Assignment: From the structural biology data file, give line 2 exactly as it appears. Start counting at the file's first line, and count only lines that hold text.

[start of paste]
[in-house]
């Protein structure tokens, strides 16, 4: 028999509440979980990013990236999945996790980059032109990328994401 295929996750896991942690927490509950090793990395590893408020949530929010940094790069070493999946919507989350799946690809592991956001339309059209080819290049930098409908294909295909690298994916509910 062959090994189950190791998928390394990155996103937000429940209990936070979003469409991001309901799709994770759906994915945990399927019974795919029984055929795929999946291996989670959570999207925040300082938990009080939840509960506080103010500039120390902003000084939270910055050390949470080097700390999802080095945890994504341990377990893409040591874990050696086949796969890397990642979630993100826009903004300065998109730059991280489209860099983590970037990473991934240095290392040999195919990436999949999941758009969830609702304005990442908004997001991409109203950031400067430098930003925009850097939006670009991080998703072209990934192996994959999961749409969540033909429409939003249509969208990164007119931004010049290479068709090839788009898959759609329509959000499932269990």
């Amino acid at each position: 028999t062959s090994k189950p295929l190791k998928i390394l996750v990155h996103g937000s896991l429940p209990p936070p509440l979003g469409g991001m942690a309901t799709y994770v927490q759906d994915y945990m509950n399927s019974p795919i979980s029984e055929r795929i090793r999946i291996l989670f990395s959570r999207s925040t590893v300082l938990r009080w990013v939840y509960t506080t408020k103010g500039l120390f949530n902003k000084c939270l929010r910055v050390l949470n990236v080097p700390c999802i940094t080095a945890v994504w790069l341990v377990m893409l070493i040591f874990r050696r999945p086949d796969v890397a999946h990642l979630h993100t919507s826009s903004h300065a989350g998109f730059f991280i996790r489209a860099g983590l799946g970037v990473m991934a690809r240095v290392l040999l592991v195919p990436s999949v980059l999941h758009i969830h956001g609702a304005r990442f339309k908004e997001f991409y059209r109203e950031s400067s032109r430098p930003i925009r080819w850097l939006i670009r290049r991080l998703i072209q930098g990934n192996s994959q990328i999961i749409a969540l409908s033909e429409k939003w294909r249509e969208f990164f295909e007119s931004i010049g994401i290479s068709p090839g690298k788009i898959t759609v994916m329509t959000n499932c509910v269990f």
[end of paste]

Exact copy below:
């Protein structure tokens, strides 16, 4: 028999509440979980990013990236999945996790980059032109990328994401 295929996750896991942690927490509950090793990395590893408020949530929010940094790069070493999946919507989350799946690809592991956001339309059209080819290049930098409908294909295909690298994916509910 062959090994189950190791998928390394990155996103937000429940209990936070979003469409991001309901799709994770759906994915945990399927019974795919029984055929795929999946291996989670959570999207925040300082938990009080939840509960506080103010500039120390902003000084939270910055050390949470080097700390999802080095945890994504341990377990893409040591874990050696086949796969890397990642979630993100826009903004300065998109730059991280489209860099983590970037990473991934240095290392040999195919990436999949999941758009969830609702304005990442908004997001991409109203950031400067430098930003925009850097939006670009991080998703072209990934192996994959999961749409969540033909429409939003249509969208990164007119931004010049290479068709090839788009898959759609329509959000499932269990």